Friday, July 17, 2009

Banks being Banks

So Goldman-Sachs, Bank America and Citi-Group recently announced second-quarter profits, each in the billions of dollars. All are recipients of billions in federal bailouts, which I am sure they are eager to return as soon as possible, in order to avoid regulation -- especially of executive compensation.

Several things seem clear. First is that these profits mean nothing in terms of the health of these banks or the banking industry in general. In fact, the money that pushed them into the black this past quarter has nothing to do with banking as we think of it. Goldman, as usual, makes the big bucks in trading -- including the misnomer "investment banking", another form of speculation these days. Goldman's forte is computerized high-speed trading of securities, including securitized loans and mortgages, a good chunk of which are now familiarly known as "toxic assets." CitiCorp, a disaster on wheels, similarly owes its temporary spurt to trading, not to fundamentals in any way related to healthy banking. If Bank of America is very sick, Citi is at -- or through -- Death's Door. But still its traders keep "slicing and dicing", as they say, loans and other assets of dubious value, and unloading them on anyone they can unload them on.

It's not like they told us in school, where companies raise money for innovation and growth by selling stocks and bonds to Average Folk who want to invest in American Business. In fact, a lot of the daily churning of market securities is day-to-day speculation, not in the actual fortunes of companies but on guesses about market reactions to these fortunes -- or on guesses about guesses. Also, the trading companies are constantly shifting their own positions -- positive, negative or straddling -- by buying or peddling to their own customers. If you want to get some idea of the ethics and attitudes underlying this kind of "investment", check out Michael Lewis' "Liar's Poker": a memoir of his days at Salomon Brothers in New York and London. In spite of warnings such as the Savings and Loan debacle of 20 years ago, the banks have been in the thick of this. Michael Lewis reports on this latest disaster for the banks in The End:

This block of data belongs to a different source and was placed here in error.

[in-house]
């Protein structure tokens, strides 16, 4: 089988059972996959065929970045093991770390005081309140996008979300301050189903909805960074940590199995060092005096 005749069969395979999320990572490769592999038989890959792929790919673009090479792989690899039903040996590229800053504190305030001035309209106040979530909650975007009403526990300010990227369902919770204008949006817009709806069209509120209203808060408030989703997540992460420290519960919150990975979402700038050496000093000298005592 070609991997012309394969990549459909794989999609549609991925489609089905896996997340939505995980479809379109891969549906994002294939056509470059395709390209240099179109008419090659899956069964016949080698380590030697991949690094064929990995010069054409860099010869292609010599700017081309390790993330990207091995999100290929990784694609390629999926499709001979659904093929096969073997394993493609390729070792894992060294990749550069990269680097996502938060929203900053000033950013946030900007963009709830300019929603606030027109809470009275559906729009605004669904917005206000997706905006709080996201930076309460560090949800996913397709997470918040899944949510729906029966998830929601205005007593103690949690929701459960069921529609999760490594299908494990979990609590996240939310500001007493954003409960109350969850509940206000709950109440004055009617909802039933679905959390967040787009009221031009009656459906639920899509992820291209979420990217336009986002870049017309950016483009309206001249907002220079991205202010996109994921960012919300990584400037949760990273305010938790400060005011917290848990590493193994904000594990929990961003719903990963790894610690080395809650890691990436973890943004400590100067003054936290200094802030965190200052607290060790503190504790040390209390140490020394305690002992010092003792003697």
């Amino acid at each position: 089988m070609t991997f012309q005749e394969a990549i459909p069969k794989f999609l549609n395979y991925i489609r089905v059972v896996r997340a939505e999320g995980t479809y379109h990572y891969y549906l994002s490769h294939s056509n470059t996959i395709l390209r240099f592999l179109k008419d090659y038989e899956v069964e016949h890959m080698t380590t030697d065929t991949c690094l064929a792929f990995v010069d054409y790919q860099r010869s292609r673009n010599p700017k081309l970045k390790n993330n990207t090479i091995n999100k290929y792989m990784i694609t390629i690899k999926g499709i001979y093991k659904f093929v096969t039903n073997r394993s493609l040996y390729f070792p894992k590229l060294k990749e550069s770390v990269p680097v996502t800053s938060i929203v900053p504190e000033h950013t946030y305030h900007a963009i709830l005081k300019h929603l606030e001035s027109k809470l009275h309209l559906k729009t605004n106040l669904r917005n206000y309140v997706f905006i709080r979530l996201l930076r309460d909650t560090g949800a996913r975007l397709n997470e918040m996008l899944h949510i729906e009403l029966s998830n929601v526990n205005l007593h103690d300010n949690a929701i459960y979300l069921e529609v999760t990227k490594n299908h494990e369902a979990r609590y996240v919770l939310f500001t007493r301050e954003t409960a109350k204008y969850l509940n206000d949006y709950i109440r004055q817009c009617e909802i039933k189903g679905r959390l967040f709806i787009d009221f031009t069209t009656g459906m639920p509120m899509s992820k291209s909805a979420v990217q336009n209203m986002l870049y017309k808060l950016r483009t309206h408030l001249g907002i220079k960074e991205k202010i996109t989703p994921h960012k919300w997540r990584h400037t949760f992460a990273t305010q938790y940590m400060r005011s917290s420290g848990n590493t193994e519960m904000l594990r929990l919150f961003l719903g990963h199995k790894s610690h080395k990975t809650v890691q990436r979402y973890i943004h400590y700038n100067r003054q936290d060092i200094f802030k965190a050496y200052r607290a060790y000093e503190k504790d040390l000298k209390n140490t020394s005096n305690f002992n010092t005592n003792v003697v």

The sad -- no, outrageous -- part of this is the lack of any real re-regulation of these banks, even under the Obama administration. This is undoubtedly due to the fact that the financial community contributes more to the political parties than any other industry. Timothy Geitner, the Secretary of the Treasury, is, after all, a product of Wall Street and was supported by the Street during his confirmation hearings -- in fact, the market went up immediately in reaction his nomination for the post. He has done nothing to indicate that he supports stringent regulations for the financial community.

What's needed is for banks to go back to being just ... banks; i.e. lending money to qualified individuals and businesses, collecting interest, and paying dividends: no speculation, no slicing and dicing of obligations into securities, and no dealing in insurance policies on these securities. Today's news about Bank of America and CitiCorp shows that banks don't seem ready to resume this restricted role, and lawmakers don't seem to have the stomach to restrict them. But but these restrictions are necessary because, as Paul Krugman observes,

"The next crisis could look something like the savings-and-loan mess of the 1980s, in which deregulated banks gambled with, or in some cases stole, taxpayers’ money — except that it would involve the financial industry as a whole."


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